Joslin researchers selected by Chan-Zuckerberg Initiative for Human Cell Atlas project

Researchers from Joslin Diabetes Center have been selected by the Chan-Zuckerberg Initiative (CZI) as one of 38 collaborative science teams that will launch CZI's Seed Networks for a Human Cell Atlas projects.

These collaborative groups will bring together scientists, computational biologists, software engineers, and physicians to support the continued development of the Human Cell Atlas (HCA), an international effort to map all cells in the human body.

Participants in the three-year Seed Networks projects will focus on mapping specific tissues, such as the heart, eye, or liver, in the healthy human body. The resulting cellular and molecular maps will be a resource for understanding what goes wrong when disease strikes.

The Joslin group will focus on the variety of adipose tissue in healthy humans through chemical imaging, and single-cell and single-nucleus RNA sequencing from adipocytes and adipocyte precursors with distinct anatomical origins and metabolic function.

Principal investigators from Joslin will be Yu-Hua Tseng, PhD, Senior Investigator in the Section on Integrative Physiology and Metabolism at the Joslin Diabetes Center, and an Associate Professor of Medicine at the Harvard Medical School -- and Mary-Elizabeth Patti, MD, Investigator, Co-Director of the Joslin Advanced Genetics and Genomics Core, Director of the Hypoglycemia Clinic at Joslin and Associate Professor of Medicine, Harvard Medical School.

George L. King, MD, Chief Scientific Officer at Joslin and Professor of Medicine and Professor of Ophthalmology at Harvard Medical School, stated:

The HCA project is extremely important similiar to the Human Genome project since all human are made of thousands types of cells. Drs. Tseng and Dr Patti's contribution to identify the different type of cells in adipose tissues will be critical for all fields of science and human diseases but it is especially essential for understanding causes and treatments of metabolic diseases such as diabetes and obesity which are major public health problems for the world."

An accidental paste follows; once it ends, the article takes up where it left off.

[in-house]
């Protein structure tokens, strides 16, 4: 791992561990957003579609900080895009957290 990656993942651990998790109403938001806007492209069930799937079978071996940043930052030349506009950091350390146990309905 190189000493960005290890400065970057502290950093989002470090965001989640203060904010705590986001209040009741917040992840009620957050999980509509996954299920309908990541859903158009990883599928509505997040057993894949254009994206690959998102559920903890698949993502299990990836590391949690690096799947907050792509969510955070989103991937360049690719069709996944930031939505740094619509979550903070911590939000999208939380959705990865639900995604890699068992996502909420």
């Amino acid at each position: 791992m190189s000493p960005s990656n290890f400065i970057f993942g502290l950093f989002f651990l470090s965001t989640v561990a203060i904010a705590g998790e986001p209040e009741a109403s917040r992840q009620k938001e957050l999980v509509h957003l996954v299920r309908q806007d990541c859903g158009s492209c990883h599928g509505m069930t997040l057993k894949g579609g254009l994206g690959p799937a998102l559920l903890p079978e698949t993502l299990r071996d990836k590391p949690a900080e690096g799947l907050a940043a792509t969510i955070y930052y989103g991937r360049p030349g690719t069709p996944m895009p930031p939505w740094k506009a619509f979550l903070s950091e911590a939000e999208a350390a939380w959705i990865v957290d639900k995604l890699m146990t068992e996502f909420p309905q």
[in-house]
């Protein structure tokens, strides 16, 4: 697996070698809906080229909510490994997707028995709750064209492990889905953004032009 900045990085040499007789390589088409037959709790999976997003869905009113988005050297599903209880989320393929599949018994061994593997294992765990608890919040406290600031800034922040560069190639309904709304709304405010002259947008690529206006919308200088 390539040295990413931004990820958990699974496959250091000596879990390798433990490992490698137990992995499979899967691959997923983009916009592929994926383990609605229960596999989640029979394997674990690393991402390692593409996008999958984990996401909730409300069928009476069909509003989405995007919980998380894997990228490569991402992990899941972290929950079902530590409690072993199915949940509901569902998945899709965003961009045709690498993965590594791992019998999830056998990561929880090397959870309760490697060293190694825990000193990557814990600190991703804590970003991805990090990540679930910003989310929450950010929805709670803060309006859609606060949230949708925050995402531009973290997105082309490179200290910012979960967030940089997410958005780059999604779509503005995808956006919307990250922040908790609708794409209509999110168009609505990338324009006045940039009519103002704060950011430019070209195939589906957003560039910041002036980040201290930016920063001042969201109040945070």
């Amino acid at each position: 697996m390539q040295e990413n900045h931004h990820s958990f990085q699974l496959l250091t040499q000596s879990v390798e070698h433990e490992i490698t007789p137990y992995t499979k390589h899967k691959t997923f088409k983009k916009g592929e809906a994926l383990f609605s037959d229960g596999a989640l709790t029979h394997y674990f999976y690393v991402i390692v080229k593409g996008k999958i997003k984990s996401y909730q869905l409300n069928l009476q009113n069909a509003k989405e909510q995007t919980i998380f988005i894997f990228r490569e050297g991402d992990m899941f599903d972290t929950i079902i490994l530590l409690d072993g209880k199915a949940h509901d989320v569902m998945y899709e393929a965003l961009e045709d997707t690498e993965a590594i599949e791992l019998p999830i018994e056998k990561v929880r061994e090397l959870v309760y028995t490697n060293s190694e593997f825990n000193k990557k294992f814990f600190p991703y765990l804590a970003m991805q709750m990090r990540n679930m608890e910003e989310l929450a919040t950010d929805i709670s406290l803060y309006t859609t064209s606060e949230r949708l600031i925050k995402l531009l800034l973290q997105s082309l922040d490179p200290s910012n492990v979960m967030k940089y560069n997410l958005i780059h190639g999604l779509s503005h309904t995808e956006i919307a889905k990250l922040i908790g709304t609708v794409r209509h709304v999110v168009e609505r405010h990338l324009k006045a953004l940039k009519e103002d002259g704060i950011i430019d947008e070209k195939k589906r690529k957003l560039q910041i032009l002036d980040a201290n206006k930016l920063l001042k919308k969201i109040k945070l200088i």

"Adipose tissue plays a pivotal role in metabolism. In the past decade, we have learned there are different types of fat, including the calorie-storing white fat and the energy-burning brown and beige/brite fat," said Dr Tseng. "We've also come to the realization that cellular components of adipose tissue are key to its metabolic function and to the associated pathologies. With the support from this funding, now we are able to dissect the human adipose tissue at the single cell resolution."

Dr. Patti added, "Adipose tissue is so critical for regulating the body's metabolism. Identifying differences in function and gene regulation between cells within adipose tissue in different parts of the human body will be essential to understanding how this complex tissue functions in healthy individuals, but also how it may contribute to risk for chronic disease. "

The group also includes Aaron Streets, PhD, Assistant Professor, Bioengineering, University of California, Berkeley, and Nir Yosef, PhD, Assistant Professor, Electrical Engineering and Computer Sciences, University of California, Berkeley.

"The global Human Cell Atlas effort is a beacon for what can be accomplished when experts across scientific fields and time zones work together towards a common goal," said CZI Head of Science Cori Bargmann. "With CZI's Seed Networks grants, we're excited to further support and build interdisciplinary collaborations that will accelerate progress towards a first draft of the Human Cell Atlas."

According to CZI, the Seed Networks grantees represent more than 20 countries and 200 labs, with 45 percent of projects featuring international collaborations. These networks will support coordination between scientists and engineers, solidify collaborations, and help generate valuable data and tools for the first draft of the Atlas.

CZI expects the Seed Networks projects to generate new tools, open source analysis methods, and significant contributions of diverse data types to the Human Cell Atlas Data Coordination Platform, a unified resource that will enable data sharing across researchers and research institutes. CZI plans to make all the data, protocols and computational tools developed as a part of Seed Networks freely available to the research community.

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